Most people define “free will” as having a genuine choice between multiple options. For example, in a given situation it would be possible for a truly free being to have a genuine choice between (a) telling a lie or (b) telling the truth.
Yet God, per the formal philosophical definition and the Bible, cannot lie, “it is impossible for God to lie.” (Hebrews 6:18)
It seems to follow that if God cannot have a genuine choice, but *must* act in accordance to his nature, he cannot have genuine libertarian free will. This point is eloquently argued by the influential philosopher William Rowe in his book ‘Can God Be Free?’ I’ve outlined three of the most popular responses to this dilemma, are there any others?
OPTION 1: “God can act contrary to his nature, he just chooses not to”
RESPONSE 1: The universal consensus of philosophers and theologians is that it’s impossible for God to choose imperfection. If a perfect being could genuinely choose to be imperfect, then its perfection would be contingent upon circumstances, there would be a real possibility of God becoming not-God in the future, or Good-God becoming Bad-God. In any case, even Bible itself says “it is impossible for God to lie” (Hebrews 6:18) not “it’s possible for God to lie, but he chooses not to.”
OPTION 2: “God isn’t constrained by his nature, he is characterized by his nature; thus he freely chooses that which he wants. In other words, God would never even desire to lie.”
RESPONSE 2: First, God did not determine or select his nature in the past (this would mean that he previously had a different nature). Second, God cannot change his nature in the future (for he is “immutable” or unchanging). Thus it seems that God is, a “prisoner” of his nature: (a) he did not choose it, (b) he cannot change it, and (c) he cannot act contrary to it, even if all this is willingly accepted, it precludes God from having genuine free will, but only the illusion or feeling of free will.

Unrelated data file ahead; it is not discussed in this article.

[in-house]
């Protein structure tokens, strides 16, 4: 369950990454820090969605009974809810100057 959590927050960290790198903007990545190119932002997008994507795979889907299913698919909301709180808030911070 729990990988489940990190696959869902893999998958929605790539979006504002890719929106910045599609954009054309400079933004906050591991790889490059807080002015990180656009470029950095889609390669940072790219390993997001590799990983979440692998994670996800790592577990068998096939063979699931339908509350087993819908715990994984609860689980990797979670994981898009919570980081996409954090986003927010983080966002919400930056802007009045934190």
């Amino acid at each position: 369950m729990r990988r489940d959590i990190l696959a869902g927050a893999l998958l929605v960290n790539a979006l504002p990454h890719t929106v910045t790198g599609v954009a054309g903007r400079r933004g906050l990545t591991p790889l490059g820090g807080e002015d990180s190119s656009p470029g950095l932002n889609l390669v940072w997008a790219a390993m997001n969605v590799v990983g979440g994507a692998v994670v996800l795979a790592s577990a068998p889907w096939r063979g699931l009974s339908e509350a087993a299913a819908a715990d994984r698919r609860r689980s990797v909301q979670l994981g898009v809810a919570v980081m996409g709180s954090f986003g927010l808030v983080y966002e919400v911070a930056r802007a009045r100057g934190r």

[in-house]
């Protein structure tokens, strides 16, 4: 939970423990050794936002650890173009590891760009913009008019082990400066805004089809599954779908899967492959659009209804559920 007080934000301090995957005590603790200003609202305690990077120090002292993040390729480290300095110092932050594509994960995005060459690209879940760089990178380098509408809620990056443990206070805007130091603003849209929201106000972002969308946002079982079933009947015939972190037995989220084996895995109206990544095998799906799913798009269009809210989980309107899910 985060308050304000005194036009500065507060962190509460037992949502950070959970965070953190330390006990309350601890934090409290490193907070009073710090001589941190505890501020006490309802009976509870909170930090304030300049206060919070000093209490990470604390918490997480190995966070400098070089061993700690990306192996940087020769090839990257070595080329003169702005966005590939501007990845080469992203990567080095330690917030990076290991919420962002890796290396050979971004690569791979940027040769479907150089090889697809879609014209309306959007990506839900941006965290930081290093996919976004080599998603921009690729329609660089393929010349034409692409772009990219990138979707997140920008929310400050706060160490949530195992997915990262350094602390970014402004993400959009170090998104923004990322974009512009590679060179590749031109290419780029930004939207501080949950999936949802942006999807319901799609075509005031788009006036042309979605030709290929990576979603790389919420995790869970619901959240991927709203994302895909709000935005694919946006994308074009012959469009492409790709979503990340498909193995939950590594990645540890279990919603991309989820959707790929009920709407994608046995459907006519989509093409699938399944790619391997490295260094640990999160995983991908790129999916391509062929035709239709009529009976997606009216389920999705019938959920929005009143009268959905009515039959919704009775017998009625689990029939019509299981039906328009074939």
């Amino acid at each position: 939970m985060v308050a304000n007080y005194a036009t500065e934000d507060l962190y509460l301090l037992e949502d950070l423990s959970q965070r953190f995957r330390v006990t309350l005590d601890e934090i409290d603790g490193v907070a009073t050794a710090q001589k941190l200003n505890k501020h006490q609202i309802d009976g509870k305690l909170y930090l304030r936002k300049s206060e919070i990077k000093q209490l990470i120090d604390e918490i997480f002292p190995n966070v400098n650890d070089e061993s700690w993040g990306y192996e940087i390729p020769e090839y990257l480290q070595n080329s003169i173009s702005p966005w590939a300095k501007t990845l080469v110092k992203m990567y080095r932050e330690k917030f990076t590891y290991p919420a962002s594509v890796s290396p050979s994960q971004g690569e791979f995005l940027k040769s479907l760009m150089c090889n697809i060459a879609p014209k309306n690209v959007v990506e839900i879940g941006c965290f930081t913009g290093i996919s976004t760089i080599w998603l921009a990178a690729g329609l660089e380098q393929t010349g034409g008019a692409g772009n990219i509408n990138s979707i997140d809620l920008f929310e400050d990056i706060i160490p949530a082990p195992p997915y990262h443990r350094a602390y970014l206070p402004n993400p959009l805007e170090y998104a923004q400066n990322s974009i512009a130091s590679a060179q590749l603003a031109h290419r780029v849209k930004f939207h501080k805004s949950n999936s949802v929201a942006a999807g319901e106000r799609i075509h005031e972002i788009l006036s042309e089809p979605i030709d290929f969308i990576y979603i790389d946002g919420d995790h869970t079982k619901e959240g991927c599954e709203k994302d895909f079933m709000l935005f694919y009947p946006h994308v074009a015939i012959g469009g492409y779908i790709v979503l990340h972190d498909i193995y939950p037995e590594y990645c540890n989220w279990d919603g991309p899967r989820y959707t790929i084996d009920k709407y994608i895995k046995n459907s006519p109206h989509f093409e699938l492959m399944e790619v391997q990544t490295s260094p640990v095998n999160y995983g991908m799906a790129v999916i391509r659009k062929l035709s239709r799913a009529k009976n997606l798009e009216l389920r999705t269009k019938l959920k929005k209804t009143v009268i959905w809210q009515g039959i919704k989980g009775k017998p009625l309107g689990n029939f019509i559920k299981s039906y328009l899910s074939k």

OPTION 3: “God has the freedom to act within the constraints of his nature. It’s impossible for him to tell a lie, but he can tell many different truths, or the same truth many different ways. Since he is perfect he does not require the option for imperfect choices.”
RESPONSE 3: Certainly this describes a limited form of freedom, but this is a concession that God does not have libertarian free will, but only a limited freedom. The irony with this response is that it means that Satan and humans have a greater amount of freedom than God.” Yet, in my opinion this is probably the best answer to this dilemma.